Super Elite M7 Business Schools’ Acceptance Rates

Harvard Business School remains the gold standard for full-time MBA programs in many ways, the only M7 school that gets more than 10,000 applicants yearly

They’re called the M7 business schools, the most elite and prestigious list of full-time MBA experiences in the world. Here are the Magnificent 7 MBA programs:

Stanford Graduate School of Business

With an acceptance rate just a sliver below 6.0%, the GSB has the lowest acceptance rate of any full-time MBA program in the world.



Harvard Business School

In any year, HBS’ full-time MBA applicant pool is the largest in the world, with more than 10,000 candidates vying for 941 seats. That comes to an acceptance rate of 11%.



MIT Sloan

Sloan boasts the smallest incoming MBA class of any M7 MBA program, a reason why it’s acceptance rate is nearly equal to Harvard at 11.6%.




Columbia Business School

Studying in New York City has wide appeal for many elite MBA applicants. That helps to account for CBS’ 16.5% acceptance rate.



University of Pennsylvania Wharton School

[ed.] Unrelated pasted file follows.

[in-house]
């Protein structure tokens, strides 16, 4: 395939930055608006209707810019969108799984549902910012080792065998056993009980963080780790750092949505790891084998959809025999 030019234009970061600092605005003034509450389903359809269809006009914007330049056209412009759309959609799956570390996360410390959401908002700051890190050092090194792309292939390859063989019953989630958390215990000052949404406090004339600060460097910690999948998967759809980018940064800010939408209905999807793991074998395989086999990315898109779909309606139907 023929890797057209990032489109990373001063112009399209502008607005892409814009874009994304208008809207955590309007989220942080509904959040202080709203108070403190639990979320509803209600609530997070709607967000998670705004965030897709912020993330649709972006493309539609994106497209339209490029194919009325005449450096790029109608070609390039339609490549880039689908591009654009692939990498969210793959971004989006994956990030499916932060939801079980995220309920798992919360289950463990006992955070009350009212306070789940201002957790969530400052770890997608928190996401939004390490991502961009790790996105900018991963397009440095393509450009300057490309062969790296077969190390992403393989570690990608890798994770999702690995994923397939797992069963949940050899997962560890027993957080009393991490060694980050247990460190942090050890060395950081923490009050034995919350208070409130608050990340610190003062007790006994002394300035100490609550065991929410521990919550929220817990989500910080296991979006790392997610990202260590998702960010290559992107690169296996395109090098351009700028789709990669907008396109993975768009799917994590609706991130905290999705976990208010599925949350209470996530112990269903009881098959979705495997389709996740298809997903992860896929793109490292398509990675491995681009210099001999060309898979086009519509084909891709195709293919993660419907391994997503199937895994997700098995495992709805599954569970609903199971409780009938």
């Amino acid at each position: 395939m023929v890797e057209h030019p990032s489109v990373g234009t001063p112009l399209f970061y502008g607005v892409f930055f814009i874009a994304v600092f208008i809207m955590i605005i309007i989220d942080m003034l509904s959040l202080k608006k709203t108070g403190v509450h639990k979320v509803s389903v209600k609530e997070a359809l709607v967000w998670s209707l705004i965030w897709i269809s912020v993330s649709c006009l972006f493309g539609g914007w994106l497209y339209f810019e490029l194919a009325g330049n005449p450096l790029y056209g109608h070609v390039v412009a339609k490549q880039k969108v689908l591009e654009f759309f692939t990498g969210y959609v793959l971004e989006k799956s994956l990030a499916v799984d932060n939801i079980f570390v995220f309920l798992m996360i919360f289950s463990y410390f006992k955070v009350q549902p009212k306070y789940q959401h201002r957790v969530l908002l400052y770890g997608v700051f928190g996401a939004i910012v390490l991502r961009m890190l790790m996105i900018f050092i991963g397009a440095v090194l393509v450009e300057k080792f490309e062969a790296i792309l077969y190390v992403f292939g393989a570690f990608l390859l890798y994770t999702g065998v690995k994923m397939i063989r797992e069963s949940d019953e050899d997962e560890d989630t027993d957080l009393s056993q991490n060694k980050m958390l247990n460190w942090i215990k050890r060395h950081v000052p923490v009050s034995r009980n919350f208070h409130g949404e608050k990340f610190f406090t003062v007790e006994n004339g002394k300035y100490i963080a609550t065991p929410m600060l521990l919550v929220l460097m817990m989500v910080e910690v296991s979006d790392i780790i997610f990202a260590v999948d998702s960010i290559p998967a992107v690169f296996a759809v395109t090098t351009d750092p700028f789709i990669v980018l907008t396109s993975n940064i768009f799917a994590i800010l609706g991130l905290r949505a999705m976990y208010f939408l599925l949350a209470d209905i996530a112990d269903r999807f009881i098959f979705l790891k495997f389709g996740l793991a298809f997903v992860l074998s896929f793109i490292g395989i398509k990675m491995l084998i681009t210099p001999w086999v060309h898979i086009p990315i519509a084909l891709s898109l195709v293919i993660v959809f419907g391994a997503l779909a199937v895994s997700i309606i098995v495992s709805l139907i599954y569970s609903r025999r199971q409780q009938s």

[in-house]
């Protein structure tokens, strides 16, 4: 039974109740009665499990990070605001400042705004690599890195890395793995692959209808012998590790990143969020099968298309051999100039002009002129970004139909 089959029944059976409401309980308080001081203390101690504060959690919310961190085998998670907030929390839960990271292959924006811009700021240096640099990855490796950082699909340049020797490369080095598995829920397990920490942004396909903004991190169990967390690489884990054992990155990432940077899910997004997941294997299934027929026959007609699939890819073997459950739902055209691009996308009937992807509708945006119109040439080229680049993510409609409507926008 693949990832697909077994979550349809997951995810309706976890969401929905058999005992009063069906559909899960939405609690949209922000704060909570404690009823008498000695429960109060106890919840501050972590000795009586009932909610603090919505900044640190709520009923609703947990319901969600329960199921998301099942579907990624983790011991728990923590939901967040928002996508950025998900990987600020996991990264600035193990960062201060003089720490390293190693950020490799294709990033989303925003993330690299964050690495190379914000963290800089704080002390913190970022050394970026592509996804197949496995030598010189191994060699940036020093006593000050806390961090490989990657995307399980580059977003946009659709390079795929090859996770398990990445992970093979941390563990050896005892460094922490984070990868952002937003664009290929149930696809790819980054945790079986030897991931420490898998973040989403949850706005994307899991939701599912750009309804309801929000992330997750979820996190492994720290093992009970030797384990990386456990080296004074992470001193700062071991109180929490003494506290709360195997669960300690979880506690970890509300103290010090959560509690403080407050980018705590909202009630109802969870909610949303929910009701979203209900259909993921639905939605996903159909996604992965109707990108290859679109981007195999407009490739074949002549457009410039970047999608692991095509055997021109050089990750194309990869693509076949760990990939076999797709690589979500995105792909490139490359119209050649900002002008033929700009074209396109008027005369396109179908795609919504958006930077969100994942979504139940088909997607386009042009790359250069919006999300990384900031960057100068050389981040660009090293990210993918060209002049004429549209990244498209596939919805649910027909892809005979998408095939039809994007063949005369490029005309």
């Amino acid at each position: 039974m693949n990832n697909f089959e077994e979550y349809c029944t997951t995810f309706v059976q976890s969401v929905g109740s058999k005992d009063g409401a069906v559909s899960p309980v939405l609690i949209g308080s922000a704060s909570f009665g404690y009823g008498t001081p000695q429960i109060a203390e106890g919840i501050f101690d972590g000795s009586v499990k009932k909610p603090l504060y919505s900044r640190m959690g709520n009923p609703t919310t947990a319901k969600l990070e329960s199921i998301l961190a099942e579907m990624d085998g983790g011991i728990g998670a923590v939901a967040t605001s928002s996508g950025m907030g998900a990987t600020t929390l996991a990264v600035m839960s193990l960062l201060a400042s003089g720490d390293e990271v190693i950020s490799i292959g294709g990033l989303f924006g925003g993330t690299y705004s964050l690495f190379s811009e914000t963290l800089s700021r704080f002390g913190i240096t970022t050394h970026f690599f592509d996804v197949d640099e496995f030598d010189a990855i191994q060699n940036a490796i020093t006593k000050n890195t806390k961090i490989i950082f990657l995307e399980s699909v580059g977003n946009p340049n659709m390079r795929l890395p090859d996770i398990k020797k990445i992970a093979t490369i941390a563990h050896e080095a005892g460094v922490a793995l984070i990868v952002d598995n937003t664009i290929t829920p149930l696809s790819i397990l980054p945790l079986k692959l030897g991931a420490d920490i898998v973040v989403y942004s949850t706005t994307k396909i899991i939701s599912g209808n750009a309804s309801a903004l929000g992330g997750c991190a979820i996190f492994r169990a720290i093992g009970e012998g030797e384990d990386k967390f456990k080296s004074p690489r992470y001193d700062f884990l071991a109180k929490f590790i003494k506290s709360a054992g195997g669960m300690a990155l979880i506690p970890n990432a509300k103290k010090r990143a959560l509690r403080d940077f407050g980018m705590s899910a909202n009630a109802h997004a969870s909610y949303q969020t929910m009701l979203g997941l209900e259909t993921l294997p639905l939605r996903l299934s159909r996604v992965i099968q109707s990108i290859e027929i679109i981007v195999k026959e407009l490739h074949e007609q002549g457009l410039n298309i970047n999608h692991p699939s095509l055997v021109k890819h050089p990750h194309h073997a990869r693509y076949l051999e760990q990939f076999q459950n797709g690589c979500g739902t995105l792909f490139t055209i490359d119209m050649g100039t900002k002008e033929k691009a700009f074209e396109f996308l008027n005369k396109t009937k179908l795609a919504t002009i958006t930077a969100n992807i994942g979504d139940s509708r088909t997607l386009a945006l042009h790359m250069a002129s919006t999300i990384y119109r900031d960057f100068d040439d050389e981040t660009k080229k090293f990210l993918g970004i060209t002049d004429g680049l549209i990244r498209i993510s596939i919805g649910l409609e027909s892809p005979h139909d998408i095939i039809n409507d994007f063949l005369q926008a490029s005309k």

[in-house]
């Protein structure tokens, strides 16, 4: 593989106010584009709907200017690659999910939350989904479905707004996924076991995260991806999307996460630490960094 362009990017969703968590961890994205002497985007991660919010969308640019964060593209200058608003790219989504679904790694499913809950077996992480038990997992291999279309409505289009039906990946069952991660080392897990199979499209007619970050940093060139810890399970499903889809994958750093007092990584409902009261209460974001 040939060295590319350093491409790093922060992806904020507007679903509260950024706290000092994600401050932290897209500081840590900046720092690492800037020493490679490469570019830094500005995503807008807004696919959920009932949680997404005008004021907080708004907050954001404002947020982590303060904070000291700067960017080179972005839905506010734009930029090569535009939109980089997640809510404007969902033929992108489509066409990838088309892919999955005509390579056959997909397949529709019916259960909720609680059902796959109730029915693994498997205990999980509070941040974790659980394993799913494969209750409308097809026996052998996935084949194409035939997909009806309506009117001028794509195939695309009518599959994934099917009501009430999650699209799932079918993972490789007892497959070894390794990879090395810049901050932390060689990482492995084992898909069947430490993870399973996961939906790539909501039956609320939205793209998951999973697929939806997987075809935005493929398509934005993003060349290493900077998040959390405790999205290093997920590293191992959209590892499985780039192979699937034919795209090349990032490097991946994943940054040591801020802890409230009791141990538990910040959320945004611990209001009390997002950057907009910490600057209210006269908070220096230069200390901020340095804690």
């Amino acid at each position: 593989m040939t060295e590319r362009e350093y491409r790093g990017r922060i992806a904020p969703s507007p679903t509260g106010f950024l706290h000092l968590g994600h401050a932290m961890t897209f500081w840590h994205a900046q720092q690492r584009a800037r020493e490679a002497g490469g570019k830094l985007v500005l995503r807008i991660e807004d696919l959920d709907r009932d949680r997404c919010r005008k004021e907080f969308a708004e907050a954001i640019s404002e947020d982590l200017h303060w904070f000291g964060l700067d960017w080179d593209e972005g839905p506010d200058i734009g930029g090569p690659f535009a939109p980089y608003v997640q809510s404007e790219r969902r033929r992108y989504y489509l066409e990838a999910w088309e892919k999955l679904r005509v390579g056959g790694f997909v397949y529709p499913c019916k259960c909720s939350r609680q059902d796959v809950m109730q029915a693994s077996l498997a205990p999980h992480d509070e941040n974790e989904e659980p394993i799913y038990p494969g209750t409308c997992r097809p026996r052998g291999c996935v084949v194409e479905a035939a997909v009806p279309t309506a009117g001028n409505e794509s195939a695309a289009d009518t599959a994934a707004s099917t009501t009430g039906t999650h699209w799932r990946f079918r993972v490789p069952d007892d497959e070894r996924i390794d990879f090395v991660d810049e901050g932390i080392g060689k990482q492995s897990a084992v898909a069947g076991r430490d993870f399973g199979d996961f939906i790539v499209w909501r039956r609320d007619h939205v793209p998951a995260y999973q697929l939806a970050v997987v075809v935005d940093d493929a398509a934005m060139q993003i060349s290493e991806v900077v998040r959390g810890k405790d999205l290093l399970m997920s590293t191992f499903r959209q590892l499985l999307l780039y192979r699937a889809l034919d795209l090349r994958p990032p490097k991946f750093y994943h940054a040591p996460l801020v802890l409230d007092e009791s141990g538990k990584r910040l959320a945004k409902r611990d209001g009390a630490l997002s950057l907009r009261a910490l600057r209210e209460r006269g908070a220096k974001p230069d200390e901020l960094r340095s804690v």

Of all the M7 schools, Wharton has the fewest applicants per available seat—7.7 candidates for each of its 864 classroom seats.



Northwestern University Kellogg School of Management

With an acceptance rate of 20.1%, Kellogg is best known for its team-based, highly collaborative culture.


University of Chicago Booth School of Business

Of all the M7 players, Booth has the highest acceptance rate at 23.5%. But don’t let that fool you. There are 8.1 candidates for every available seat, more than Wharton.


You can quibble forever over whether the Magnificent 7 really should be the Terrific 10, with Dartmouth College’s Tuck School of Business, UC-Berkeley’s Haas School, and Duke University’s Fuqua School of Business thrown in for good measure. Or you could even argue whether INSEAD and London Business School should be in this elite group.

But years ago, the deans of these top seven schools decided to form their informal network to share information and to meet twice a year, and through the years, the group has been limited by the self-anointed seven institutions. It’s not only the deans who get together. The M7 modality cascades down to meetings among vice deans, admission directors, career management directors, even PR, and marketing types.


At the private sessions, for which the schools rotate hosting duties, business school officials trade gossip, best practices, and whatever topical issues end up on the agenda. In the aftermath of Lehman Brothers bankruptcy and the onset of the Great Recession, for example, the deans discussed how their schools were responding to the collapsing job market. There’s a good bit of jealousy about these tete a tetes, especially from the deans of schools just outside the Magic 7, who privately gripe about how elitist the whole exercise is.